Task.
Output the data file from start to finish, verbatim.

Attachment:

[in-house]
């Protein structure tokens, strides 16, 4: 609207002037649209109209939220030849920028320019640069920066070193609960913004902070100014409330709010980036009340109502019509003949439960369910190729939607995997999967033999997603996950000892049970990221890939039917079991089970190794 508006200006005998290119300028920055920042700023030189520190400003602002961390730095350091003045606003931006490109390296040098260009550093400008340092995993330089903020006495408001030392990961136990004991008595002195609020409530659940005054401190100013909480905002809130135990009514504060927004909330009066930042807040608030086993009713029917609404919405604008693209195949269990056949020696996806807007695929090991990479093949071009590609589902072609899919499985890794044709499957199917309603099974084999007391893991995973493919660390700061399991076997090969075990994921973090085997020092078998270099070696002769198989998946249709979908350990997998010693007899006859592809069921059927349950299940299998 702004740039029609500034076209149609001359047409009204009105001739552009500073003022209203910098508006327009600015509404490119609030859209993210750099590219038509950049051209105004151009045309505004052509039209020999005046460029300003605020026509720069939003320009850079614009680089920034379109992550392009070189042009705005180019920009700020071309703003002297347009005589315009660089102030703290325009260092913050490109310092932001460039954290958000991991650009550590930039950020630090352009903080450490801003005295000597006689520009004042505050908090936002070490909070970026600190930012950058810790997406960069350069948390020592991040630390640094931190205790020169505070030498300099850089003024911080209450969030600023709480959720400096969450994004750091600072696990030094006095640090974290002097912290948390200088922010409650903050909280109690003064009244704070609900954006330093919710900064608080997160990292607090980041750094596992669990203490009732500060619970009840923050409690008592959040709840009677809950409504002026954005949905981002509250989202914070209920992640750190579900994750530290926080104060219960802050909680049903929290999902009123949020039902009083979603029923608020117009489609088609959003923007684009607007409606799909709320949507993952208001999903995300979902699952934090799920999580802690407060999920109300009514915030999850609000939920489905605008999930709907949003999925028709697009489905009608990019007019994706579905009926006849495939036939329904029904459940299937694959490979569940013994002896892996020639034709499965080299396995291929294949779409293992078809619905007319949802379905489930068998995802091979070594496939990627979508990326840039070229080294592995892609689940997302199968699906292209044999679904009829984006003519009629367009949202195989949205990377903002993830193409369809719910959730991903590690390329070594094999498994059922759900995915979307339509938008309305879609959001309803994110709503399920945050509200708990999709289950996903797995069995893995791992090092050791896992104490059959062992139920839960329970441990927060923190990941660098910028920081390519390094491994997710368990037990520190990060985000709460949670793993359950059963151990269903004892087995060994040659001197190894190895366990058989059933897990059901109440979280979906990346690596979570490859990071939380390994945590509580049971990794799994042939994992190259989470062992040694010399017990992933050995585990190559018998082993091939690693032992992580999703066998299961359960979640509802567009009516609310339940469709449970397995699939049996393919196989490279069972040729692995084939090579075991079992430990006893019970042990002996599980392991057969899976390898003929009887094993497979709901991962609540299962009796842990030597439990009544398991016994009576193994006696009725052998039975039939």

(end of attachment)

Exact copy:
[in-house]
């Protein structure tokens, strides 16, 4: 609207002037649209109209939220030849920028320019640069920066070193609960913004902070100014409330709010980036009340109502019509003949439960369910190729939607995997999967033999997603996950000892049970990221890939039917079991089970190794 508006200006005998290119300028920055920042700023030189520190400003602002961390730095350091003045606003931006490109390296040098260009550093400008340092995993330089903020006495408001030392990961136990004991008595002195609020409530659940005054401190100013909480905002809130135990009514504060927004909330009066930042807040608030086993009713029917609404919405604008693209195949269990056949020696996806807007695929090991990479093949071009590609589902072609899919499985890794044709499957199917309603099974084999007391893991995973493919660390700061399991076997090969075990994921973090085997020092078998270099070696002769198989998946249709979908350990997998010693007899006859592809069921059927349950299940299998 702004740039029609500034076209149609001359047409009204009105001739552009500073003022209203910098508006327009600015509404490119609030859209993210750099590219038509950049051209105004151009045309505004052509039209020999005046460029300003605020026509720069939003320009850079614009680089920034379109992550392009070189042009705005180019920009700020071309703003002297347009005589315009660089102030703290325009260092913050490109310092932001460039954290958000991991650009550590930039950020630090352009903080450490801003005295000597006689520009004042505050908090936002070490909070970026600190930012950058810790997406960069350069948390020592991040630390640094931190205790020169505070030498300099850089003024911080209450969030600023709480959720400096969450994004750091600072696990030094006095640090974290002097912290948390200088922010409650903050909280109690003064009244704070609900954006330093919710900064608080997160990292607090980041750094596992669990203490009732500060619970009840923050409690008592959040709840009677809950409504002026954005949905981002509250989202914070209920992640750190579900994750530290926080104060219960802050909680049903929290999902009123949020039902009083979603029923608020117009489609088609959003923007684009607007409606799909709320949507993952208001999903995300979902699952934090799920999580802690407060999920109300009514915030999850609000939920489905605008999930709907949003999925028709697009489905009608990019007019994706579905009926006849495939036939329904029904459940299937694959490979569940013994002896892996020639034709499965080299396995291929294949779409293992078809619905007319949802379905489930068998995802091979070594496939990627979508990326840039070229080294592995892609689940997302199968699906292209044999679904009829984006003519009629367009949202195989949205990377903002993830193409369809719910959730991903590690390329070594094999498994059922759900995915979307339509938008309305879609959001309803994110709503399920945050509200708990999709289950996903797995069995893995791992090092050791896992104490059959062992139920839960329970441990927060923190990941660098910028920081390519390094491994997710368990037990520190990060985000709460949670793993359950059963151990269903004892087995060994040659001197190894190895366990058989059933897990059901109440979280979906990346690596979570490859990071939380390994945590509580049971990794799994042939994992190259989470062992040694010399017990992933050995585990190559018998082993091939690693032992992580999703066998299961359960979640509802567009009516609310339940469709449970397995699939049996393919196989490279069972040729692995084939090579075991079992430990006893019970042990002996599980392991057969899976390898003929009887094993497979709901991962609540299962009796842990030597439990009544398991016994009576193994006696009725052998039975039939």